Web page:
And Mephibosheth the son of Jonathan, son of Saul, came to David and fell on his face and paid homage. And David said, “Mephibosheth!” And he answered, “Behold, I am your servant.” And David said to him, “Do not fear, for I will show you kindness for the sake of your father Jonathan, and I will restore to you all the land of Saul your father, and you shall eat at my table always.” And he paid homage and said, “What is your servant, that you should show regard for a dead dog such as I?” Then the king called Ziba, Saul’s servant, and said to him, “All that belonged to Saul and to all his house I have given to your master’s grandson. And you and your sons and your servants shall till the land for him and shall bring in the produce, that your master’s grandson may have bread to eat. But Mephibosheth your master’s grandson shall always eat at my table.” Now Ziba had fifteen sons and twenty servants. Then Ziba said to the king, “According to all that my lord the king commands his servant, so will your servant do.” So Mephibosheth ate at David’s table, like one of the king’s sons. And Mephibosheth had a young son, whose name was Mica. And all who lived in Ziba’s house became Mephibosheth’s servants. So Mephibosheth lived in Jerusalem, for he ate always at the king’s table. Now he was lame in both his feet.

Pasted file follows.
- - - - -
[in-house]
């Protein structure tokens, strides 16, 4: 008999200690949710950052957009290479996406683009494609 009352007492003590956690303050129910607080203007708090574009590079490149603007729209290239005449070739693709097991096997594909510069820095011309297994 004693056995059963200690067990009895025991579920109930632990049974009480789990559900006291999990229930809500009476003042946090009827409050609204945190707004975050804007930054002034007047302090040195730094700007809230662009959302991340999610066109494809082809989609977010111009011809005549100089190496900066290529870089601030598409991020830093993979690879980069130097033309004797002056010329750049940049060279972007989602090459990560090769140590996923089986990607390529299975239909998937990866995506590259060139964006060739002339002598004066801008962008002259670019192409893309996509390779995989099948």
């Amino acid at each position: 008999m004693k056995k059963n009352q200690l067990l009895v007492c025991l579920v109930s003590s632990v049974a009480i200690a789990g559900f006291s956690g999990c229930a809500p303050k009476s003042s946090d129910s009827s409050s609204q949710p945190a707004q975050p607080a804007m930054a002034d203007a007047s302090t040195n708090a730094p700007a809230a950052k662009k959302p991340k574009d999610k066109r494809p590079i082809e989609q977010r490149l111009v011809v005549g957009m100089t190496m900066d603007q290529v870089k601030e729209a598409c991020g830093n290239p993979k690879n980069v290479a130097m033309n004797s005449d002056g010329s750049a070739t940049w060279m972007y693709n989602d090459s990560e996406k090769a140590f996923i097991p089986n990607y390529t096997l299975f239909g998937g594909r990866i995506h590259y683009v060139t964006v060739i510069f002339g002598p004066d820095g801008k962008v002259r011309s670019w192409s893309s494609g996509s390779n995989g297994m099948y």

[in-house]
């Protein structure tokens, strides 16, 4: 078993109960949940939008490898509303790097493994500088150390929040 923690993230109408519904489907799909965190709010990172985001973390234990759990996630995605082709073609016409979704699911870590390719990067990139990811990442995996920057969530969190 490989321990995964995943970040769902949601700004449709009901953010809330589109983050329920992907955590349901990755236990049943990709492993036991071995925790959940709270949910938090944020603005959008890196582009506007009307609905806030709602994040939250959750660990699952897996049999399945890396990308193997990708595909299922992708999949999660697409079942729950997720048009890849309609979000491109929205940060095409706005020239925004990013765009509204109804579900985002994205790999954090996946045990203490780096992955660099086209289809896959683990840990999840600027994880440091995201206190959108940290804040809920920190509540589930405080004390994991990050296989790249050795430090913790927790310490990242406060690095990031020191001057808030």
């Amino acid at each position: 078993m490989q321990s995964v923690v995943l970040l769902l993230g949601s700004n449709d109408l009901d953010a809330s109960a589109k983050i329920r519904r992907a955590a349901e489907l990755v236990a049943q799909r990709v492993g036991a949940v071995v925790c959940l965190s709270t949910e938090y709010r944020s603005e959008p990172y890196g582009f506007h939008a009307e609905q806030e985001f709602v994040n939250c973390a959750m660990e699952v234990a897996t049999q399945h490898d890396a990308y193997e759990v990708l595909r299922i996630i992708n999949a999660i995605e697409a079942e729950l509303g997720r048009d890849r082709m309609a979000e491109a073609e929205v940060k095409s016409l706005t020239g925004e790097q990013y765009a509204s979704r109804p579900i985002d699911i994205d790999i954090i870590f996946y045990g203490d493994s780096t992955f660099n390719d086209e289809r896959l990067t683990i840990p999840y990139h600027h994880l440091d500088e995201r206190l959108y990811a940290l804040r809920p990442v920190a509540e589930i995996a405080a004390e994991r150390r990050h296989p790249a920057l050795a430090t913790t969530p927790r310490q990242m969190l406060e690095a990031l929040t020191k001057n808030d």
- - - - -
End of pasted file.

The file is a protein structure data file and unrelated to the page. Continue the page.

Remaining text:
2 Samuel 9:6-13 (ESV)
When Mephibosheth was summoned by David, he had every reason to believe that his grandfathers worst enemy was about to kill him.
But that wasn’t his only struggle.
When King Saul died, his surviving family feared for their lives. In their haste to flee from what was sure to be David’s coming wrath, a nanny dropped young Mephibosheth, crippling him for life.
As if that weren’t enough, Mephibosheth chose to live most of his life in exile. Perhaps he remained in isolation out of fear, identifying himself only as Sauls grandson, or perhaps he remained in outer darkness out of shame from both his identity and his handicap.
Either way, he had no hope that things would ever be different.
Then David summoned Mephibosheth. As far as he knew, the King was finally going to kill him. He approached his grandfathers rival, resigned to his fate.
How many of us can relate to Mephibosheth?
I can remember when my past determined my future. There wasn’t anything that hadn’t been wrecked, ruined, or broken, and I had no hope that it would ever be different.
But then I bowed to Jesus, and hope entered in.
It turns out that David had no intention of killing Sauls grandson.
Instead, he embraced him.
Mephibosheth lived his remaining years in the holy city of Jerusalem, dining at the Kings table.
Friend, Gods got a place for you at His table, and what He did for Mephibosheth, He can do for you, too.
Can I tell you … Hope sets you free from yesterday, so you can embrace today, knowing that tomorrow can be better.
It’s never to late to let hope in.